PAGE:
As one of Tolko’s female managers, Tina O’Neill has been overseeing human resources for three mills and a woodlands team in the Cariboo region and the Heffley Creek Mill in Kamloops since she joined the company in June of 2015.
“I like working in the forest industry,” O’Neill said.
“I grew up on a farm, which maybe plays into it. You work around men all the time so it’s not really that different for me I guess. I do find Tolko, particularly, to be very respectful and welcoming.”
O’Neill is one of 38 women working for Tolko in Williams Lake.
At Lakeview Mill there are seven salaried women with job titles ranging from manufacturing controller, HR manager, regional optimization specialist, quality control trainee, payroll administrator, accounts payable administrator, HR co-ordinator, and shipping assistant. There are four hourly women employees, three in production roles and one electrician.
At Soda Creek Mill there are also 11 women employed. Four are salaried for jobs such as HR administrator, divisional accounting supervisor, mill stores clerk and shipper. Seven women are hourly workers, six working in production and one electrician.
In the Woodlands operation there are 16 women in jobs such as operations forester, accounting supervisor, forestry student, and forestry co-ordinator.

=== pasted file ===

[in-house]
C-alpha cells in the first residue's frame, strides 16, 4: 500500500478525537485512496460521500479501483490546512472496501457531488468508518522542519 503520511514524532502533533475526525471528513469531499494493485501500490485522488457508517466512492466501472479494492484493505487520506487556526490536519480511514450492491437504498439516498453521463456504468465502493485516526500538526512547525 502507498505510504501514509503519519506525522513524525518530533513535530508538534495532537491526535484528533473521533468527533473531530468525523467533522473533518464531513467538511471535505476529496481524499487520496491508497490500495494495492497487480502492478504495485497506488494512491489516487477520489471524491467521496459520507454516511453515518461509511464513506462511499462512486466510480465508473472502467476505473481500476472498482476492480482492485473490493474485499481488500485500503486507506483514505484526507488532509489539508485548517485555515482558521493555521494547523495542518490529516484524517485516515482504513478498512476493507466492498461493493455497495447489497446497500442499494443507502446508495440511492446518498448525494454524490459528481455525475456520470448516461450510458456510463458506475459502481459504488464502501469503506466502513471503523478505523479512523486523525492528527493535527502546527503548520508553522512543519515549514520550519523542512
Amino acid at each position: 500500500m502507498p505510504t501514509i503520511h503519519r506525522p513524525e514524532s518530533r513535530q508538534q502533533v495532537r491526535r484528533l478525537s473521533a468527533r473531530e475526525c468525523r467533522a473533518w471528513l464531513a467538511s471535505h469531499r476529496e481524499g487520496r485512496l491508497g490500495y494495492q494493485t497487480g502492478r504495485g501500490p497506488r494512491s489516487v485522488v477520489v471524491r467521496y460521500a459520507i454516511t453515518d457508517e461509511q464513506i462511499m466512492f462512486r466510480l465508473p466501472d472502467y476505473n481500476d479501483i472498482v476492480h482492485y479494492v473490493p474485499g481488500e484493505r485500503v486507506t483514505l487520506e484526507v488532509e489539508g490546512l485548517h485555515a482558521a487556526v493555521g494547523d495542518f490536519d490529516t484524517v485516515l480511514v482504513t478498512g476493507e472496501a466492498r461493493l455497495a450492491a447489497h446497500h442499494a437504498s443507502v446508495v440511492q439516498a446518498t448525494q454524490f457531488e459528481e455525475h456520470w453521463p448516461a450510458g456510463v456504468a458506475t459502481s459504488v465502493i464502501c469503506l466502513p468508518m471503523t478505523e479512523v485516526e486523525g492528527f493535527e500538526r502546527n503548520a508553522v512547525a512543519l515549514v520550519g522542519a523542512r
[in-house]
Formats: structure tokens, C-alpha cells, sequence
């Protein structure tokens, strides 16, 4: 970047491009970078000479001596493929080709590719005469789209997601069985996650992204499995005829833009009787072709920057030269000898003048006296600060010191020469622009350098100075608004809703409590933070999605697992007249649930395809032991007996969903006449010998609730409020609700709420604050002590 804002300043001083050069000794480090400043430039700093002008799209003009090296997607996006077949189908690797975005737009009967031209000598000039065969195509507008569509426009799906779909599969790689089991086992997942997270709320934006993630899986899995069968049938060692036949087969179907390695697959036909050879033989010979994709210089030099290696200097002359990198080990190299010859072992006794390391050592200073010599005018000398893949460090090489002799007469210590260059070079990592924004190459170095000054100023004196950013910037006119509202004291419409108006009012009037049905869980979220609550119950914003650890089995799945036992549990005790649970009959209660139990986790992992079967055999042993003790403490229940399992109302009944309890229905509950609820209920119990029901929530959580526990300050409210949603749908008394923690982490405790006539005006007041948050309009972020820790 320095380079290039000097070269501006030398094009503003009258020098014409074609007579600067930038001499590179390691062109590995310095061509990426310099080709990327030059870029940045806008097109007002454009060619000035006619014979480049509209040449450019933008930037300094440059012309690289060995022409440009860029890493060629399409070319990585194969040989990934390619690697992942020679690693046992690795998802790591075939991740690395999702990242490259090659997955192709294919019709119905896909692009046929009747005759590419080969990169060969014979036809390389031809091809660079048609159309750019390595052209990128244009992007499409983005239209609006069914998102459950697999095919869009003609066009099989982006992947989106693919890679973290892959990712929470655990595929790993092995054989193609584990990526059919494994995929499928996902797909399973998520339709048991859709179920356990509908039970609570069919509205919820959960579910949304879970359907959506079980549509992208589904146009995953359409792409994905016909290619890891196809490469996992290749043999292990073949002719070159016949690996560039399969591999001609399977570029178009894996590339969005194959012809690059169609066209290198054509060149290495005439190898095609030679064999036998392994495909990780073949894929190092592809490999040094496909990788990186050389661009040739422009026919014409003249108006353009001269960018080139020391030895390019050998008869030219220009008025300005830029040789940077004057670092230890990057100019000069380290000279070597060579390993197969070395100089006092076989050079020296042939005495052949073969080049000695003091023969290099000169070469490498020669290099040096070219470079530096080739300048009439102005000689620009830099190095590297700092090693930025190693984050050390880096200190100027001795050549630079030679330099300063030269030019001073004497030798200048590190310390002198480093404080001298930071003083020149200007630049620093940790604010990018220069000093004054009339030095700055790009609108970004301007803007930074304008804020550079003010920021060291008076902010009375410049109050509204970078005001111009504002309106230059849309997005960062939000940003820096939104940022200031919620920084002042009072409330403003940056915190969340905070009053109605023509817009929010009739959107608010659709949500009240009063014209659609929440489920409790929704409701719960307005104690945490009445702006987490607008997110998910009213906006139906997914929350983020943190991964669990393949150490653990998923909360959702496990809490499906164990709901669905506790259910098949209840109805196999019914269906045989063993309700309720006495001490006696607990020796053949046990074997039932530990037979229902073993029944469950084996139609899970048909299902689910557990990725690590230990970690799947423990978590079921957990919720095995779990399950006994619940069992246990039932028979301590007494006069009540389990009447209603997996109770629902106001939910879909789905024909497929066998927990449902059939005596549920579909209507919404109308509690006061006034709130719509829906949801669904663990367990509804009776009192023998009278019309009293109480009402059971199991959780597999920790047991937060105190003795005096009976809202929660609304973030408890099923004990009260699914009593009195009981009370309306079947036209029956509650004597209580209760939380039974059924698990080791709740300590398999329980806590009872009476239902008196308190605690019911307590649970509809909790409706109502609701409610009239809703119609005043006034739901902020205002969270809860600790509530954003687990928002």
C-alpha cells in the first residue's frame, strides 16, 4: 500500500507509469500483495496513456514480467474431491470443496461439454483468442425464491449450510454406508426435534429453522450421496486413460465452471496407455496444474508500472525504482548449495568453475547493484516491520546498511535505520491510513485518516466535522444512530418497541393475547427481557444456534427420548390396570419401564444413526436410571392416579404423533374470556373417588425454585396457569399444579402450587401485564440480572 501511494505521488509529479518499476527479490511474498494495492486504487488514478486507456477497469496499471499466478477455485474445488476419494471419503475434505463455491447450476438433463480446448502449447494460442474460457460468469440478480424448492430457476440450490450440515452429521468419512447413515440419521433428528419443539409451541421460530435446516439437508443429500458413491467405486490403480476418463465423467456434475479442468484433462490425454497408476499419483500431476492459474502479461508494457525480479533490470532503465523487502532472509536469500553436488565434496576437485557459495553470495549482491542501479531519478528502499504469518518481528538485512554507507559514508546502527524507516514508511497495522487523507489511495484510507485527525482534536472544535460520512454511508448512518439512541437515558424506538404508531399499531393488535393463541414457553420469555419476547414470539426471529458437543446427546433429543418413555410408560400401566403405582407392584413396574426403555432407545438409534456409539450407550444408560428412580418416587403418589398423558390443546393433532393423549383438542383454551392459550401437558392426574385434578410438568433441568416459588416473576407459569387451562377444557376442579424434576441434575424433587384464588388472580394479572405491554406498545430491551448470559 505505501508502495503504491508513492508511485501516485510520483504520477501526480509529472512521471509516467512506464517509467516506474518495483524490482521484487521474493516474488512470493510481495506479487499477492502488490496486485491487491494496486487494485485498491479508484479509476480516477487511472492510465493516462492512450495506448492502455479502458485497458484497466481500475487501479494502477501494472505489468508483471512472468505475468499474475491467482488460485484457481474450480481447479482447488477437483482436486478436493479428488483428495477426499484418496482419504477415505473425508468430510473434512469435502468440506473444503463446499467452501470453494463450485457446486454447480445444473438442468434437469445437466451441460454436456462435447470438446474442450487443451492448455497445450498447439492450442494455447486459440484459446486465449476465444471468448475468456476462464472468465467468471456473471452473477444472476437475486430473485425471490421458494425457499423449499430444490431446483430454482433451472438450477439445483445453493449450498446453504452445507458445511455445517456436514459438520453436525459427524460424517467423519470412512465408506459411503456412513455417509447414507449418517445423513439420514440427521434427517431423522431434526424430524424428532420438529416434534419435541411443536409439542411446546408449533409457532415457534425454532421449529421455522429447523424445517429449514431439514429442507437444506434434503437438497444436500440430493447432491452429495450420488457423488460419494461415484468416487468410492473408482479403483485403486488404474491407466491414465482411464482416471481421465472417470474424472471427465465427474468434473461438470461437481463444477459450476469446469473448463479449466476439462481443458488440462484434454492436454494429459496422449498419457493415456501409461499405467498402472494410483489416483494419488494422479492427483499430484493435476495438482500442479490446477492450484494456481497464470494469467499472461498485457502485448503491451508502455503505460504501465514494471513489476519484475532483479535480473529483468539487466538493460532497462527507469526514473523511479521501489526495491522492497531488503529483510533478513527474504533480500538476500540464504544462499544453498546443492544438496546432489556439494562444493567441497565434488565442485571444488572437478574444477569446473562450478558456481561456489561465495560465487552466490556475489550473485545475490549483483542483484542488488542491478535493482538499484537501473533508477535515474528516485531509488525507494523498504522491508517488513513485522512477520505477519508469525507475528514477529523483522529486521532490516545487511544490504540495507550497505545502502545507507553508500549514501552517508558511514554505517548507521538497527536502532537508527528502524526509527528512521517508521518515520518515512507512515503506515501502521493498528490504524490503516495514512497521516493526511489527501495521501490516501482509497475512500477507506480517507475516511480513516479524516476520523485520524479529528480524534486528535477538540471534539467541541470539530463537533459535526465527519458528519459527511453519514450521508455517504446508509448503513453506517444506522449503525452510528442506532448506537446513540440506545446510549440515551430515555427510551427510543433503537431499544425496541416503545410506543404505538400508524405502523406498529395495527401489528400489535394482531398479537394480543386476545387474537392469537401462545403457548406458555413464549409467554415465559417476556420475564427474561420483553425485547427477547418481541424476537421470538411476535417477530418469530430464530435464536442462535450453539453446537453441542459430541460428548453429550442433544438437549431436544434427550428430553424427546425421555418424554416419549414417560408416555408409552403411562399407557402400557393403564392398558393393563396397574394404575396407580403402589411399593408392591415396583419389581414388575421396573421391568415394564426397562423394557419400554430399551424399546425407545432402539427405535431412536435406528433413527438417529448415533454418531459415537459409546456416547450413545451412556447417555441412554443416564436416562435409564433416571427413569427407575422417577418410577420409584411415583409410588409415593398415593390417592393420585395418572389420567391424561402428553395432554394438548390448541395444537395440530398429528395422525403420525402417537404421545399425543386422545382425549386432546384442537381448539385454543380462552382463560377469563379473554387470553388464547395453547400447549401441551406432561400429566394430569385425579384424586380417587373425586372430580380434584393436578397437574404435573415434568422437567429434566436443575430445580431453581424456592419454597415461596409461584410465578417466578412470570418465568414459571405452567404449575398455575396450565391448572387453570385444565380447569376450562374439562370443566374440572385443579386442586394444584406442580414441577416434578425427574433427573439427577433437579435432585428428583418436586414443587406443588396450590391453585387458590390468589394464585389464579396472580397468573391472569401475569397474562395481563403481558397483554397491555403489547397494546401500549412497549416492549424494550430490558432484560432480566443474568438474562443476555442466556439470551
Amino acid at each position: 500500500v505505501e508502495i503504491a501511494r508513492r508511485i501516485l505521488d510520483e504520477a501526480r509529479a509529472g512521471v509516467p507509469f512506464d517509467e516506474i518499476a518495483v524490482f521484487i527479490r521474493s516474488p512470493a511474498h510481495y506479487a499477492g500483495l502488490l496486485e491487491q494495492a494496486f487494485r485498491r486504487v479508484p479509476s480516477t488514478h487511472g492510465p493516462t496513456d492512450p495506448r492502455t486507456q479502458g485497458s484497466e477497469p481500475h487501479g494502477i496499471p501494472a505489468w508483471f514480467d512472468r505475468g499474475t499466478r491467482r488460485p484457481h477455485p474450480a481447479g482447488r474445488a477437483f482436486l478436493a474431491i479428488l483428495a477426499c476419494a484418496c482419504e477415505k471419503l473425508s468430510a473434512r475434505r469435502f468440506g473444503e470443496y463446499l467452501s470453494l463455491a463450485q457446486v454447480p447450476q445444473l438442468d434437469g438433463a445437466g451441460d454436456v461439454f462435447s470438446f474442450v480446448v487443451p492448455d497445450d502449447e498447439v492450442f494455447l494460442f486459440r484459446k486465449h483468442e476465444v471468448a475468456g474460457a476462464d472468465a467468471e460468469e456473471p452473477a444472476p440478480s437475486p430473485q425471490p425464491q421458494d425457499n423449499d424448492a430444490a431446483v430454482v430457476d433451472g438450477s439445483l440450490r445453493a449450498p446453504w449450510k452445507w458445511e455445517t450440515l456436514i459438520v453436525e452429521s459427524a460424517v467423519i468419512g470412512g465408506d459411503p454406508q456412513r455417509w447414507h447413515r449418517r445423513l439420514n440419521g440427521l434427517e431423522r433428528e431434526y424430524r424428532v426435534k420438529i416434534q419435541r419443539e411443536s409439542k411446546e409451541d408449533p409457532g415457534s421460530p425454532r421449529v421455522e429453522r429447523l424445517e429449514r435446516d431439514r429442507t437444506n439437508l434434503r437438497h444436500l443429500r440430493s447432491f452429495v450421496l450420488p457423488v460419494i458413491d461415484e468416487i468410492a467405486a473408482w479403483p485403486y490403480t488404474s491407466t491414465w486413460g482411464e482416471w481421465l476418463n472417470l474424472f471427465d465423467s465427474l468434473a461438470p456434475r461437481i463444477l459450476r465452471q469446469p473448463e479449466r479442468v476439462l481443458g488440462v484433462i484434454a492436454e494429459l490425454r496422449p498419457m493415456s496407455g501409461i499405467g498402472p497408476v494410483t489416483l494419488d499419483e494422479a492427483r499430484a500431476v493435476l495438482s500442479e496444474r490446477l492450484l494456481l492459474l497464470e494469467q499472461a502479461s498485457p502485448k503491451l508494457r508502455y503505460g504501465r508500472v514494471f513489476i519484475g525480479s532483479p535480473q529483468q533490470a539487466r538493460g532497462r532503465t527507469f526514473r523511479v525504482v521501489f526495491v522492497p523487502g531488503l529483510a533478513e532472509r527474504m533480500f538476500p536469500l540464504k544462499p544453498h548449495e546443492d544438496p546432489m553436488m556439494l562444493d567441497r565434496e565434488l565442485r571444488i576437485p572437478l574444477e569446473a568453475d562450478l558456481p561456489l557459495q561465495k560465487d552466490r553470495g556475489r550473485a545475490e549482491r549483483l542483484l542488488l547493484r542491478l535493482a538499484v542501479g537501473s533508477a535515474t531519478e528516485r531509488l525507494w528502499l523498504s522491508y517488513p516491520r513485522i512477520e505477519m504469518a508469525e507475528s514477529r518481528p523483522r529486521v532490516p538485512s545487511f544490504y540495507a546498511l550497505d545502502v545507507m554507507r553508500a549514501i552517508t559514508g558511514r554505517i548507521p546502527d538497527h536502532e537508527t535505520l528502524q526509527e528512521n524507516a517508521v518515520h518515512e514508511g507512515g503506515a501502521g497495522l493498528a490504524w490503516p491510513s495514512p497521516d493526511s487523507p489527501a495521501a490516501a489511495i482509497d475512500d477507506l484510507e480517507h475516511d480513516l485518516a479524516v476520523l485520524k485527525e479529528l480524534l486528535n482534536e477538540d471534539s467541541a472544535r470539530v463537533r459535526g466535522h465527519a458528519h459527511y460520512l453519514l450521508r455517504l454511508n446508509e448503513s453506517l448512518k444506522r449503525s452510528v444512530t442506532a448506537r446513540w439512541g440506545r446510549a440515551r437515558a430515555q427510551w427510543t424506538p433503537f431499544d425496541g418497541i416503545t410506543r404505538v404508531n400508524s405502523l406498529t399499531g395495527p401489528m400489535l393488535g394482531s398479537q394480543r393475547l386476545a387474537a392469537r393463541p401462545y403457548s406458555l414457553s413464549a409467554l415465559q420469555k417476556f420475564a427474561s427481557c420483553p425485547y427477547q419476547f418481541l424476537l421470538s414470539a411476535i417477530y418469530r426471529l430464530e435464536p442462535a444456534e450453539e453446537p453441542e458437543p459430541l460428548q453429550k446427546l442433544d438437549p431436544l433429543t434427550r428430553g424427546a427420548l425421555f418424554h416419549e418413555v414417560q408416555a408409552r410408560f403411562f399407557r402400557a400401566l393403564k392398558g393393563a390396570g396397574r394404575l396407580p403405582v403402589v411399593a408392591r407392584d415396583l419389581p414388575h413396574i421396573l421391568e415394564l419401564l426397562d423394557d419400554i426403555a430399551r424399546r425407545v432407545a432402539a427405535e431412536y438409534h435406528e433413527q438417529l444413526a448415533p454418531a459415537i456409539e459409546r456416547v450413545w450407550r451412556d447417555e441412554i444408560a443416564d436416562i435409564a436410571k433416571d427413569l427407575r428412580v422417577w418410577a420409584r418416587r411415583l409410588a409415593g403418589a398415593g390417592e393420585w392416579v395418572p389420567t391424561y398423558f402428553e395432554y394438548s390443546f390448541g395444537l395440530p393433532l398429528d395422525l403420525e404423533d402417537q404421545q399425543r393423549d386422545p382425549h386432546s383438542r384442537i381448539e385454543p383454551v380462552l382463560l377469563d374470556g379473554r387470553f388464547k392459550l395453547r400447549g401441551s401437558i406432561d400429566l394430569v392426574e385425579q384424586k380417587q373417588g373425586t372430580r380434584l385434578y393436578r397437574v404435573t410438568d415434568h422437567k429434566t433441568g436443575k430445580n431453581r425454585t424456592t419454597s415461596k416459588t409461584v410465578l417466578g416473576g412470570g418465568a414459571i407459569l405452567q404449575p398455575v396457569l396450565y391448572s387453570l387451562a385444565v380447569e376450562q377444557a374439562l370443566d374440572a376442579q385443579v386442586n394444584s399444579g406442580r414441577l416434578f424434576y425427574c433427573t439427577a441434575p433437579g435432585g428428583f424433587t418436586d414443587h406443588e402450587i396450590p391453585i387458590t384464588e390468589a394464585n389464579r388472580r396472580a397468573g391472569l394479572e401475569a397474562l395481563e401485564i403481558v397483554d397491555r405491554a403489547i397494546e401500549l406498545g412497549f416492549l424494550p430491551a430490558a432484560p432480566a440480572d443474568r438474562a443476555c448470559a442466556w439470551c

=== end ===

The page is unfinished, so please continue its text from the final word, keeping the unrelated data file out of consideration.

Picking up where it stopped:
In the fall of 2016, Tolko did an anonymous survey about women in the workplace with female employees to capture feedback that would help the company with its goal to encourage diversity and grow the number of women involved in the industry.
The survey was initiated by the company’s vice-president of corporate services, Tanya Wick.
“We are trying to gather information, and one of the questions asked if you feel welcome, do you feel that your opinions are heard, questions regarding turnover, so it was quite in-depth,” O’Neill said.
“And we had some focus groups to dig into the information a bit more.”
During the first week of March, the company shared the results of the survey with participants via webinars so people could watch from home and participate and ask questions.
Currently 11 per cent or 503 Tolko employees are female, but the company would like to see more, O’Neill said.
“The industry average here in B.C. is 15 per cent and 22 per cent in Saskatchewan and Manitoba.
“We will use the information we have gathered to create action plans that help us attract, engage, develop and retain women at Tolko. Having women at the table in an organization makes a positive difference to the bottom line.”